Referencing influences such as Charlie Parker and Louis Armstrong, he said, ‘they took risks’, and ‘we’re ready to do that. Jazz [came from] black musicians […] on the docks, […] and became academic music. But the solution always came from the street.’ A video of Jojo on YouTube centers him physically on the street in different locations around New York City with a bass drum, snare drum, hi-hats and a ride cymbal, alluding to his surroundings with his playing, a different style for each quarter. Each video also has some subtle creative editing to start and finish each sequence. Passers by do just that – pass by. No-one stops and stares in awe at the extraordinary speed and dexterity with which Mayer is coordinating his fingers, wrists, arms and legs. Almost in direct parallel to this is one of Jojo’s closing comments on the night: ‘[our music] is not for everybody
… it is what it is.’
The irony is that music lovers and clubbers who appreciate slightly more than catchy processed vocals and siren-like filters, on walking into this show, would have wet themselves, unbeknownst that it was a full band playing a live mix. John Davis’ bass playing and thunderous ‘low end manipulation’ sits in alongside Jojo’s perfect pocket grooves, as Jacob Bergson asks himself ‘what can I add’, and floats in and out of the rhythm with late eighties Eno-esque synth patterns, but much darker. If you listen from Mayer’s site, it’s apparent that the European tour did take the formation of tracks previously recorded. But with Bergson bringing the signature sound to each track, the band pick their way through a new way of playing it in a live situation and this gives Mayer especially, freedom to improvise with, for instance, a dub groove in amongst what is for intents and purposes an electro/techno track. And this is where Aaron Nevezie comes into his own, with techniques that turn ‘the sound desk into a musical instrument by supplying many of the textures usually created in postproduction in real time.’ Similar methods are used in the Submotion Orchestra’s live shows, which you can read about in a blog post of mine to follow.
Interweaving comments from both the conceptual side and the musical side of this band, Jojo offered the mic to Jacob Bergson, who was asked by one of the students if scales and traditional studies were important. He answered that ‘you have to learn that at some point’, but his insinuation was that creativity and boundary-breaking improvisation was key if the player was interested in approaching the sort of sound that NERVE dispenses. This, I suspect, was music to most students’ ears.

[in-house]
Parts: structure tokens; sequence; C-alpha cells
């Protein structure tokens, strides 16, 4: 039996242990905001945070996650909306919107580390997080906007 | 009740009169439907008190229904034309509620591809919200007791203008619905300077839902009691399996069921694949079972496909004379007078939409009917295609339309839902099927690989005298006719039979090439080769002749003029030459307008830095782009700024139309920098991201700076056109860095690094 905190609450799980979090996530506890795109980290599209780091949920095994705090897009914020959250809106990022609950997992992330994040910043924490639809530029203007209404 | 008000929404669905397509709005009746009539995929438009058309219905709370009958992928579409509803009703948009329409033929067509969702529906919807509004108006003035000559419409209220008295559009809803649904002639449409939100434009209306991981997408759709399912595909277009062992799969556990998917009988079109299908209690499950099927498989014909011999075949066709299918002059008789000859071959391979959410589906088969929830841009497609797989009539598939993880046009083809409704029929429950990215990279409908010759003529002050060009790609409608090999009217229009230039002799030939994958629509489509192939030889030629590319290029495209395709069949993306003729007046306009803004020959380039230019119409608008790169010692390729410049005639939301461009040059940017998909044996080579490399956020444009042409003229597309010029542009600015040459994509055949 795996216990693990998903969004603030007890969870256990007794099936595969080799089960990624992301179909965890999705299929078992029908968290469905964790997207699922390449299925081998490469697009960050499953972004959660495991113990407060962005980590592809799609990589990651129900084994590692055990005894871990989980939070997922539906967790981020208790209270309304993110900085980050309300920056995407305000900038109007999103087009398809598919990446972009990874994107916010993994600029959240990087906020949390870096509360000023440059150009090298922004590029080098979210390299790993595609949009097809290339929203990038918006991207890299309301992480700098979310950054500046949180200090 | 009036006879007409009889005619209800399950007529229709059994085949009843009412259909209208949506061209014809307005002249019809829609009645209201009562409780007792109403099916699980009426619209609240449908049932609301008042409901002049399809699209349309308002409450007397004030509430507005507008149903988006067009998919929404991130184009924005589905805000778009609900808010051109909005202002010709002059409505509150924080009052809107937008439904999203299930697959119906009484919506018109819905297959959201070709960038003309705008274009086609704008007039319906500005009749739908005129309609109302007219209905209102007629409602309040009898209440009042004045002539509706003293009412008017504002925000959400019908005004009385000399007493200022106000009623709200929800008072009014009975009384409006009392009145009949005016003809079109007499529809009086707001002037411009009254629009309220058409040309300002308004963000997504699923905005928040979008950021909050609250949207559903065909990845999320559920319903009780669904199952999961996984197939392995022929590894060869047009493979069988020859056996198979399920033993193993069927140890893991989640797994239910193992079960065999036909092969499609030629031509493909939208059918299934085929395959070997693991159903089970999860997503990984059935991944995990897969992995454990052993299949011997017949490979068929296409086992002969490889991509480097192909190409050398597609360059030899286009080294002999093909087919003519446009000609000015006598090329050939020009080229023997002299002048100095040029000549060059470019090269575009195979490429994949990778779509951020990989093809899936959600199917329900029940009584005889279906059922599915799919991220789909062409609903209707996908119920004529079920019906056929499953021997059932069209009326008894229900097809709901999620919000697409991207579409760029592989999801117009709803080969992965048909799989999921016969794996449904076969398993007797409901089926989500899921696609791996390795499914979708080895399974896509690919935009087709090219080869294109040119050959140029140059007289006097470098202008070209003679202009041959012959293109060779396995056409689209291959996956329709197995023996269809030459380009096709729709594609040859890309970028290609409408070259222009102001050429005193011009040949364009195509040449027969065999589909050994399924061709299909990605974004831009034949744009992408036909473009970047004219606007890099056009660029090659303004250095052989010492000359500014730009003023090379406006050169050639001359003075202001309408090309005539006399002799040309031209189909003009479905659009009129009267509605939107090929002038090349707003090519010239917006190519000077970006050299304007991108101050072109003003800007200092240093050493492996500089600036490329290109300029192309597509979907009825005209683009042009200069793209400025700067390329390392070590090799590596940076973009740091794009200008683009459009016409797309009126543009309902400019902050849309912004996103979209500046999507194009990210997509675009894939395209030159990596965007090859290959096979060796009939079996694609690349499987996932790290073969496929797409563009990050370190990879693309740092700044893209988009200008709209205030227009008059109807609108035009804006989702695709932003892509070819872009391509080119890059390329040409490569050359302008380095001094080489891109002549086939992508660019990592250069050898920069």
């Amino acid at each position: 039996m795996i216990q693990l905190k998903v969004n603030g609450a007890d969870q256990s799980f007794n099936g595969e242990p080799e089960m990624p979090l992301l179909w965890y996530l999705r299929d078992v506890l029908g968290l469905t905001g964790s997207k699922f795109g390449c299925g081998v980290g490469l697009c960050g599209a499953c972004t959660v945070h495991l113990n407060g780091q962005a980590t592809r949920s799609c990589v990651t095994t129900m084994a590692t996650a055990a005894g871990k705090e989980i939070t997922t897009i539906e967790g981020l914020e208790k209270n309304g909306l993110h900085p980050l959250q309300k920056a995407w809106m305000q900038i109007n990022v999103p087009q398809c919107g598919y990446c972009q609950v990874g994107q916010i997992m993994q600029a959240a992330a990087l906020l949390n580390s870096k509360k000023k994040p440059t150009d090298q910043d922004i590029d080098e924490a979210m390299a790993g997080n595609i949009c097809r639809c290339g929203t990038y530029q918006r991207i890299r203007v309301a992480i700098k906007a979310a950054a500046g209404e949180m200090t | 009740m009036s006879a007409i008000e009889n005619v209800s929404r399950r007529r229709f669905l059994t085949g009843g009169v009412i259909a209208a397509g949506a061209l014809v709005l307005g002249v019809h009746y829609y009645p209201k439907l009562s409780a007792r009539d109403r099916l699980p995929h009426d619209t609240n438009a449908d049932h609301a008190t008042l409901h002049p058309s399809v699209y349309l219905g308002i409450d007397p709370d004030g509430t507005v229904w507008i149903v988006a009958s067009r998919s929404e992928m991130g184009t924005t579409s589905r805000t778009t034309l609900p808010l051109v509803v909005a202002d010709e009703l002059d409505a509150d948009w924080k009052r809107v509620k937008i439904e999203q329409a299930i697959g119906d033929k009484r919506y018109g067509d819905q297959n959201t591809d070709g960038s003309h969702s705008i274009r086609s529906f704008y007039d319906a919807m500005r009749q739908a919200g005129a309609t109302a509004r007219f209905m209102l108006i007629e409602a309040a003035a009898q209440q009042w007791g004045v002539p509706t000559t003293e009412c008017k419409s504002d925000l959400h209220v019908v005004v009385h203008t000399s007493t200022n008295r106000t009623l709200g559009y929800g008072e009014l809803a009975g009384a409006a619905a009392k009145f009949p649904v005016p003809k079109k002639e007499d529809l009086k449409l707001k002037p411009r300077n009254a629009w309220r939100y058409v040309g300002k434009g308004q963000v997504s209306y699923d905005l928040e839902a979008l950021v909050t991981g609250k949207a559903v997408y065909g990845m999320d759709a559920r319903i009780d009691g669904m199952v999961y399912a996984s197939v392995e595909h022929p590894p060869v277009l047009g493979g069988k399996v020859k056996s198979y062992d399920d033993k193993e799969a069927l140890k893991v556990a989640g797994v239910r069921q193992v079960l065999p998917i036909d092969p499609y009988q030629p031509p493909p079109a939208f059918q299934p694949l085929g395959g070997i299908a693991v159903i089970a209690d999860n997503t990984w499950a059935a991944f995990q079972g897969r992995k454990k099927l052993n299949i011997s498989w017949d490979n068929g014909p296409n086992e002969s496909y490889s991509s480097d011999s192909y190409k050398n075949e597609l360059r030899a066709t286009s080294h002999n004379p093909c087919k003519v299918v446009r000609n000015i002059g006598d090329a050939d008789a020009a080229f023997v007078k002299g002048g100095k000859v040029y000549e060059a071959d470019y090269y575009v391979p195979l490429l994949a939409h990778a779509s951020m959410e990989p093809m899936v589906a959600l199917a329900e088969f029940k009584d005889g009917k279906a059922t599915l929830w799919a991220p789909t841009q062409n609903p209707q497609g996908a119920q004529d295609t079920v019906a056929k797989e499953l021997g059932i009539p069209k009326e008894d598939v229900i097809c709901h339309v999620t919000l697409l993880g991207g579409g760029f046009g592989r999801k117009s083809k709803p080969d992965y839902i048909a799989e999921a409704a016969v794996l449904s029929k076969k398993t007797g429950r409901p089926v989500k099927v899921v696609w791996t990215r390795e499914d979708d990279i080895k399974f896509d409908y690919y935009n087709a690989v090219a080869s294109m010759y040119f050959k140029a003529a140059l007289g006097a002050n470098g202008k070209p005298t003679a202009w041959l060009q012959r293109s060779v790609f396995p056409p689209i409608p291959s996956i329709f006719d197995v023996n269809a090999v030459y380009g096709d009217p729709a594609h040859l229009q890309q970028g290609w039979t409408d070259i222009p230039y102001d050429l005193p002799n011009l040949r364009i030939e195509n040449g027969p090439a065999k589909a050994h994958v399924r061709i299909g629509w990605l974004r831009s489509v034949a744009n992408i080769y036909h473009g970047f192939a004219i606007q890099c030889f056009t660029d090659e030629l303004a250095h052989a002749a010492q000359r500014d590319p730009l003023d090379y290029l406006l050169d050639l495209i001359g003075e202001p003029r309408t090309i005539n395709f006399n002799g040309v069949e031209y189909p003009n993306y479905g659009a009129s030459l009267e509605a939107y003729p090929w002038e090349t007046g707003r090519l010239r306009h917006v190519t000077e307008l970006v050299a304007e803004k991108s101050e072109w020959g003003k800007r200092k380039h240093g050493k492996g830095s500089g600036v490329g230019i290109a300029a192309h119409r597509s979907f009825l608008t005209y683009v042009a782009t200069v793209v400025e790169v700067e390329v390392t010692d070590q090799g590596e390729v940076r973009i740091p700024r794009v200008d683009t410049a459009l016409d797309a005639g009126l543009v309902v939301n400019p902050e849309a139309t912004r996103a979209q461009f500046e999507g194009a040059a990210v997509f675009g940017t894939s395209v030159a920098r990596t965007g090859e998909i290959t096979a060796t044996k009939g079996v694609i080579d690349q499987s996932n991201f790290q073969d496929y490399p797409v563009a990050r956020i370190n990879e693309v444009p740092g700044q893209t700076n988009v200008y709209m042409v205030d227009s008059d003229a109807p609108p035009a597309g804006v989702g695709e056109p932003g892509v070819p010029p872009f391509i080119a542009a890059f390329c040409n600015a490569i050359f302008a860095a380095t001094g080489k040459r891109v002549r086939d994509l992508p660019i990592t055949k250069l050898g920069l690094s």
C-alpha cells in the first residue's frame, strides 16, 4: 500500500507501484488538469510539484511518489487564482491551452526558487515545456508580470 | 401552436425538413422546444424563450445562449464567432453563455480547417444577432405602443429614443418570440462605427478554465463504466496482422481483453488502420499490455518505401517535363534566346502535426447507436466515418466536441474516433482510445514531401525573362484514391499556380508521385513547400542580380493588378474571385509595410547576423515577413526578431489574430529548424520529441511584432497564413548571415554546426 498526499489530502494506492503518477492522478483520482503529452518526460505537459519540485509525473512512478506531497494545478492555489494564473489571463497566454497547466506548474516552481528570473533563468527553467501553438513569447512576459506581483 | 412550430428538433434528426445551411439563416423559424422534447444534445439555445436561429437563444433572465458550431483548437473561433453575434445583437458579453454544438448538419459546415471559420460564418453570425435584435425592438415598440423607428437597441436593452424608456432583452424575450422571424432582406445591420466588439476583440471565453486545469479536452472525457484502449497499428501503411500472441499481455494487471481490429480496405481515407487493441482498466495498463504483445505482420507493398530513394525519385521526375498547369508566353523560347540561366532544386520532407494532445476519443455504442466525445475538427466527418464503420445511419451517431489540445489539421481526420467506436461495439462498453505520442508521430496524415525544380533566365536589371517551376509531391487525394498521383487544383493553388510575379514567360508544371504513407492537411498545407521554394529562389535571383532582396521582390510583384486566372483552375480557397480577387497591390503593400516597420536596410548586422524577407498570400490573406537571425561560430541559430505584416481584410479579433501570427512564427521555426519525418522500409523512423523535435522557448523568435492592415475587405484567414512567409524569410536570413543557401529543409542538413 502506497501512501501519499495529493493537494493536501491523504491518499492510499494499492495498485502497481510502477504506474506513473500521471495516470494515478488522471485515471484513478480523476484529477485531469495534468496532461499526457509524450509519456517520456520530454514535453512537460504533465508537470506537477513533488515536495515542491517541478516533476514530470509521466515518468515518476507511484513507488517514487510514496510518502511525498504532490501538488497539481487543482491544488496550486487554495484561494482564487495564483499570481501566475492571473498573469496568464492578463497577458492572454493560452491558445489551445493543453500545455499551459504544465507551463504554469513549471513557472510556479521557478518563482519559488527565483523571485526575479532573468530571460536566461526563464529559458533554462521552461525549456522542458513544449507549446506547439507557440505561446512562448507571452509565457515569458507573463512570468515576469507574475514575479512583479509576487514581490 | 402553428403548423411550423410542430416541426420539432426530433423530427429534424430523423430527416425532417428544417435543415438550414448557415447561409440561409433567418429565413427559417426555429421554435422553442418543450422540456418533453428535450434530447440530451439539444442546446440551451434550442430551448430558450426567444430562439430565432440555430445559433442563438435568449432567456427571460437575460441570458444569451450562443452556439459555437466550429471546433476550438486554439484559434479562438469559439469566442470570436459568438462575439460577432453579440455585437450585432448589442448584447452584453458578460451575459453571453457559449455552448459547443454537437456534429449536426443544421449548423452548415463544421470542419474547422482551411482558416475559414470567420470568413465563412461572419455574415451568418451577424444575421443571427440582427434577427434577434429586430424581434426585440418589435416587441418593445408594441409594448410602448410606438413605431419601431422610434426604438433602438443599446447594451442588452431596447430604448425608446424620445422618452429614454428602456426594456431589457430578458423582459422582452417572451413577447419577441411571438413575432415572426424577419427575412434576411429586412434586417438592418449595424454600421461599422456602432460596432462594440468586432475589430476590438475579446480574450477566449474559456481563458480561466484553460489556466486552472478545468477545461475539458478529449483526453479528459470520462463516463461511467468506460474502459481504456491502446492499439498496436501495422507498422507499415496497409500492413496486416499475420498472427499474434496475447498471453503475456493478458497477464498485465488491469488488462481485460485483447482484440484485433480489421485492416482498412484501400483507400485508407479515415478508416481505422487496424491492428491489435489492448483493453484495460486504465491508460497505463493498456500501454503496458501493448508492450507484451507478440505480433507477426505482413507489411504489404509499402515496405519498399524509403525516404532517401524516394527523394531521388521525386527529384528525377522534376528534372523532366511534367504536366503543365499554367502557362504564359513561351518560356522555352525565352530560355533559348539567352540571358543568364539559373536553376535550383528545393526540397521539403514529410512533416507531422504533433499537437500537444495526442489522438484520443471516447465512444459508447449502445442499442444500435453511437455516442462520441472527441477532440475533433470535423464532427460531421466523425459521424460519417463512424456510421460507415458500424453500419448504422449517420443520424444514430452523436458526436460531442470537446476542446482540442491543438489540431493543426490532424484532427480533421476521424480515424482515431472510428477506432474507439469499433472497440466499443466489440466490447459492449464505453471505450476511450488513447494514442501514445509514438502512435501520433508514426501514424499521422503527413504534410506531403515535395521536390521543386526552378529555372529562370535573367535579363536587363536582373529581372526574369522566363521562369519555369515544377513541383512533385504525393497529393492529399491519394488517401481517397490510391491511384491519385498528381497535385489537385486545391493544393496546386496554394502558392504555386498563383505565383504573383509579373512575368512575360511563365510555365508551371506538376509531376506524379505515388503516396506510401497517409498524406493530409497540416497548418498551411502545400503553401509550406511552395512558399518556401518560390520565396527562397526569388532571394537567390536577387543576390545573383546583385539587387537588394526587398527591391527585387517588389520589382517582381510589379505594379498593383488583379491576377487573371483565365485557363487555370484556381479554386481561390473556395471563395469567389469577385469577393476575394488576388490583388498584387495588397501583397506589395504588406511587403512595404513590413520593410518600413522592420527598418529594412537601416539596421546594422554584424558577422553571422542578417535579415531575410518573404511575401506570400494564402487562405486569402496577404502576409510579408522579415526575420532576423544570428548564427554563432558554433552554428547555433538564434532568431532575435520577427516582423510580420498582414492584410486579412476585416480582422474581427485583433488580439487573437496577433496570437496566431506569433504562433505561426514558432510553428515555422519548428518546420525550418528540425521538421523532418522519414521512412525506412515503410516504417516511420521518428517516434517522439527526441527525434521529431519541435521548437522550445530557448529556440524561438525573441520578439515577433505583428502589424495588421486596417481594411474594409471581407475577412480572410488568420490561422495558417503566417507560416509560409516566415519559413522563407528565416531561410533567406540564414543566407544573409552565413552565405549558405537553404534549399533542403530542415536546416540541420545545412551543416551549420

Mayer is clearly a man of his word and it’s obvious that he wrote the copy for his website himself. He brings it all up at key points in the NERVE conversation. Expanding on the risk notion, above, he mentioned the idea of ‘play’ in relation to the music, the psychology, and the culture of what he is trying to achieve: ‘Play is reward. You can get hurt playing. Playing makes you feel better.’ He elaborated by mentioning his respect for the Parkour movement: ‘that’s jazz to me,’ he said. Many who know me will remember I had a brief fling with my own version of Parkour, and I do still enjoy lobbing myself around in urban spaces if I ever get the chance. These things, beats, dancing, free-running – the tricky manipulations of the physical movement of form and sound – these are the things closest to my heart. Forever may I be gifted the opportunity of performing them, if only for my own entertainment. If you’re reading Jojo, I was truly moved on hearing you speak.
Linking further from the ‘play’ concept, Mayer admitted that improvisation was his most entire aim when he hit the stage for these events. ‘I go on stage with an empty head, so I can fill it up while I play … it forces me to be myself; I cannot imitate anyone doing that.’
If you go to see one semi-improvised live truly electronic performance next year, there really is only one to see and that is NERVE.
 See Mayer’s website - http://www.Jojomayer.com/about/